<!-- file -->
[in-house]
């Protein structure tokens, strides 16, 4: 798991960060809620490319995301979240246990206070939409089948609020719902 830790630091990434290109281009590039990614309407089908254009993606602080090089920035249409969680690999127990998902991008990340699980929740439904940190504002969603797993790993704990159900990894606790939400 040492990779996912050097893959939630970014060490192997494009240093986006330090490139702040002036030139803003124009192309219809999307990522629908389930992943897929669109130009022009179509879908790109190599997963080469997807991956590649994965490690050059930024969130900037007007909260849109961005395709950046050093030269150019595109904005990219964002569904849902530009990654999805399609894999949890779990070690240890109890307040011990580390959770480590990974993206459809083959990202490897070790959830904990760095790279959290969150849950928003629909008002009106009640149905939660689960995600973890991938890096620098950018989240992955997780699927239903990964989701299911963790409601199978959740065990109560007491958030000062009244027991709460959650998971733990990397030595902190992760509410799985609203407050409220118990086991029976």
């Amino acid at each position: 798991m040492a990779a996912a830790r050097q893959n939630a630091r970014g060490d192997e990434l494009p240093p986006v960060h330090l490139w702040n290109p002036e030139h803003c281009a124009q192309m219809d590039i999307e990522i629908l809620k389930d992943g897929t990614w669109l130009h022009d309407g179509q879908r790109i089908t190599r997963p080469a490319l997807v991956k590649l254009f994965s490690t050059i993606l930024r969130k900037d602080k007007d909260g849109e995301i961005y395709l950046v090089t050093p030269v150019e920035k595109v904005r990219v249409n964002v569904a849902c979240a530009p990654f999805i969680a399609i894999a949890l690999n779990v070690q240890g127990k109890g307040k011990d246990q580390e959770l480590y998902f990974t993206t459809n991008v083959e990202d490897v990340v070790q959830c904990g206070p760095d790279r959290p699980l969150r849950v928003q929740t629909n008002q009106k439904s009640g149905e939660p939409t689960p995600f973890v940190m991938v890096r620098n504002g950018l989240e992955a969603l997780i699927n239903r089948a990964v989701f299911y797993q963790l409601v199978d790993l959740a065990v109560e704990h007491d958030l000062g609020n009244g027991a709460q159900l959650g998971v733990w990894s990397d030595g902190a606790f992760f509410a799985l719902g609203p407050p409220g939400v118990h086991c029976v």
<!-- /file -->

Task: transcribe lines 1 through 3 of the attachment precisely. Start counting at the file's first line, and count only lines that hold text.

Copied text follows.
[in-house]
């Protein structure tokens, strides 16, 4: 798991960060809620490319995301979240246990206070939409089948609020719902 830790630091990434290109281009590039990614309407089908254009993606602080090089920035249409969680690999127990998902991008990340699980929740439904940190504002969603797993790993704990159900990894606790939400 040492990779996912050097893959939630970014060490192997494009240093986006330090490139702040002036030139803003124009192309219809999307990522629908389930992943897929669109130009022009179509879908790109190599997963080469997807991956590649994965490690050059930024969130900037007007909260849109961005395709950046050093030269150019595109904005990219964002569904849902530009990654999805399609894999949890779990070690240890109890307040011990580390959770480590990974993206459809083959990202490897070790959830904990760095790279959290969150849950928003629909008002009106009640149905939660689960995600973890991938890096620098950018989240992955997780699927239903990964989701299911963790409601199978959740065990109560007491958030000062009244027991709460959650998971733990990397030595902190992760509410799985609203407050409220118990086991029976």
């Amino acid at each position: 798991m040492a990779a996912a830790r050097q893959n939630a630091r970014g060490d192997e990434l494009p240093p986006v960060h330090l490139w702040n290109p002036e030139h803003c281009a124009q192309m219809d590039i999307e990522i629908l809620k389930d992943g897929t990614w669109l130009h022009d309407g179509q879908r790109i089908t190599r997963p080469a490319l997807v991956k590649l254009f994965s490690t050059i993606l930024r969130k900037d602080k007007d909260g849109e995301i961005y395709l950046v090089t050093p030269v150019e920035k595109v904005r990219v249409n964002v569904a849902c979240a530009p990654f999805i969680a399609i894999a949890l690999n779990v070690q240890g127990k109890g307040k011990d246990q580390e959770l480590y998902f990974t993206t459809n991008v083959e990202d490897v990340v070790q959830c904990g206070p760095d790279r959290p699980l969150r849950v928003q929740t629909n008002q009106k439904s009640g149905e939660p939409t689960p995600f973890v940190m991938v890096r620098n504002g950018l989240e992955a969603l997780i699927n239903r089948a990964v989701f299911y797993q963790l409601v199978d790993l959740a065990v109560e704990h007491d958030l000062g609020n009244g027991a709460q159900l959650g998971v733990w990894s990397d030595g902190a606790f992760f509410a799985l719902g609203p407050p409220g939400v118990h086991c029976v």